Ecological Surveys of Naval Air Station Lemoore — EFA-West, NAVFAC, San Bruno, CA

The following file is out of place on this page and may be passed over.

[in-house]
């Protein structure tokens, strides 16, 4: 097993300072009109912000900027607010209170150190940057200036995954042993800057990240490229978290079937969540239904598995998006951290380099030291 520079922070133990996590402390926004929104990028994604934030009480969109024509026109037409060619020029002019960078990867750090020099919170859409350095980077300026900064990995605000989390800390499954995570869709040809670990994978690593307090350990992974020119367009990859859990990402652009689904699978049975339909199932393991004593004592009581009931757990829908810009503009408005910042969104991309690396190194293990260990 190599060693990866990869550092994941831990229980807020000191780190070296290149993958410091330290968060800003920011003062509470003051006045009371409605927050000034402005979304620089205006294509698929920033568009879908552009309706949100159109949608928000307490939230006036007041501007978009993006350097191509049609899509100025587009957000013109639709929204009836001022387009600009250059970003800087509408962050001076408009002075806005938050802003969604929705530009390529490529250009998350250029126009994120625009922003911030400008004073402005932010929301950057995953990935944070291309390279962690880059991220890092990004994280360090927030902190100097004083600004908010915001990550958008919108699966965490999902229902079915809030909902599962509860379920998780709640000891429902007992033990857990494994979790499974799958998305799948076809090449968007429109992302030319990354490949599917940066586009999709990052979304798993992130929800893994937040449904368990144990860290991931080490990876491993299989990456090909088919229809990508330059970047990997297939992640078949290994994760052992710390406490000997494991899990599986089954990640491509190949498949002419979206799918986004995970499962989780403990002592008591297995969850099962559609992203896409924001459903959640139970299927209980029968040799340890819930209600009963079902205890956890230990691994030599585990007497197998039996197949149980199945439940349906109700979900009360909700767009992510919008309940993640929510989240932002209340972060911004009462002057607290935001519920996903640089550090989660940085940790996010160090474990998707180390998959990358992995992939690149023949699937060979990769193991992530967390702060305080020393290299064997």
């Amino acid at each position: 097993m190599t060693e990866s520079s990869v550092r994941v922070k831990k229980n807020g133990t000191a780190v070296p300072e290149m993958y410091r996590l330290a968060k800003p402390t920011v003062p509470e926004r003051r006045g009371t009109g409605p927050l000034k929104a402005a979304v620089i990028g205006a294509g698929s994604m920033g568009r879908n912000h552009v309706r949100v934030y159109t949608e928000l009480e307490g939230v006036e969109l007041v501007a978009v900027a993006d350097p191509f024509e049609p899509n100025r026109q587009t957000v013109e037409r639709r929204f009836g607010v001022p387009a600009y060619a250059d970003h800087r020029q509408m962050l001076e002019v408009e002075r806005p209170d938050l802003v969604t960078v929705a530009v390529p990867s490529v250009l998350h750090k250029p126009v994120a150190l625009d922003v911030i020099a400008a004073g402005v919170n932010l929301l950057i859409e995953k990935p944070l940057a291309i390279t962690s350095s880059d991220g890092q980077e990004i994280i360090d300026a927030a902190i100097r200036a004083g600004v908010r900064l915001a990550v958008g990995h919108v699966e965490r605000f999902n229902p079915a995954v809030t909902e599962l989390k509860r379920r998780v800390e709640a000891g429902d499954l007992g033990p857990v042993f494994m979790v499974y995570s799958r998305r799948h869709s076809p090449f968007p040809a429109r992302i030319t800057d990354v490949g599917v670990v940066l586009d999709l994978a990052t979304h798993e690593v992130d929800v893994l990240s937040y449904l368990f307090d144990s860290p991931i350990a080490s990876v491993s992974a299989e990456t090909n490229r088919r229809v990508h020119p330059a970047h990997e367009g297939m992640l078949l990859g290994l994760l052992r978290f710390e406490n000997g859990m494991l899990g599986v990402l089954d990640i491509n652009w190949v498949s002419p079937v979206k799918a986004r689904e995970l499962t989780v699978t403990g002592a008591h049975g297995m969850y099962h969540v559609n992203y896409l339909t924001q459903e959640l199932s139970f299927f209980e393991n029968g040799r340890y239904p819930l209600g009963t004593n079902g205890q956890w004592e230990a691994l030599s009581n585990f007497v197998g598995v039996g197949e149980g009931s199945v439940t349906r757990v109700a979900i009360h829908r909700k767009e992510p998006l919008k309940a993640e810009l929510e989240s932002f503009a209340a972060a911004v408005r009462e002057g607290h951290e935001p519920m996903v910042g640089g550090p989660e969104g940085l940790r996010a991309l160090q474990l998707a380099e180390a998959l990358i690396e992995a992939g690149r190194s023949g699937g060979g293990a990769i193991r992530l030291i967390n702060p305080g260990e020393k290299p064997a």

This project inventoried the plant and wildlife communities on Naval Air Station Lemoore, located in the Central Valley of California, and provided detailed interpretation of results of the ecological surveys, and identified use of the Station by threatened and endangered species. NAS Lemoore consists of over 18,780 acres of which 13,380 acres are leased for farming. Dedicated wildlife areas occupy over 400 acres on the Station. Project activities included habitat identification and vegetation characterization, and focused surveys for rare, threatened, or endangered species. Four seasonal surveys were conducted to assess temporal changes in wildlife use. Twenty special-status species were observed on NAS Lemoore during this survey, or are otherwise known to occur on the Station. Special status species included the endangered San Joaquin kangaroo rat, the San Joaquin kit fox, giant garter snake, blunt-nosed leopard lizard, burrowing owl, and fairy shrimp. A detailed survey for the San Joaquin kit fox and other canids was conducted. Surveys were also conducted for bats, aquatic invertebrates, and sediment chemistry in Summit Lake. 212 plant species, 108 bird species, 18 mammal species, and 7 reptile and amphibian species were identified on the Station. The federal endangered California Least Tern (Sterna antillarum browni) was observed on two occasions at the sewage evaporation ponds. The state-listed Willow Flycatcher (Empidonax traillii) and Swainson’s Hawk (Buteo swainsoni) were also observed. The western spadefoot toad (Scaphiopus hammondi), a California species of special concern, was identified in wetland areas. These sightings represent the first known records in Kings County. Twenty noxious or invasive weed species were observed during the vegetation surveys. Most are of limited distribution, but six species may be of concern on the Station. Tetra Tech developed an integrated dGPS/GIS system for in-field data capture and incorporation into a GIS. Training on use of the dGPS system, GIS, and database was provided to the client at the end of the field effort. The project GIS contains information on topography, soils, habitats, existing plant communities, focused species surveys, and data derived from other ongoing studies. The resulting data will be used as the basis for future resource management actions on the base.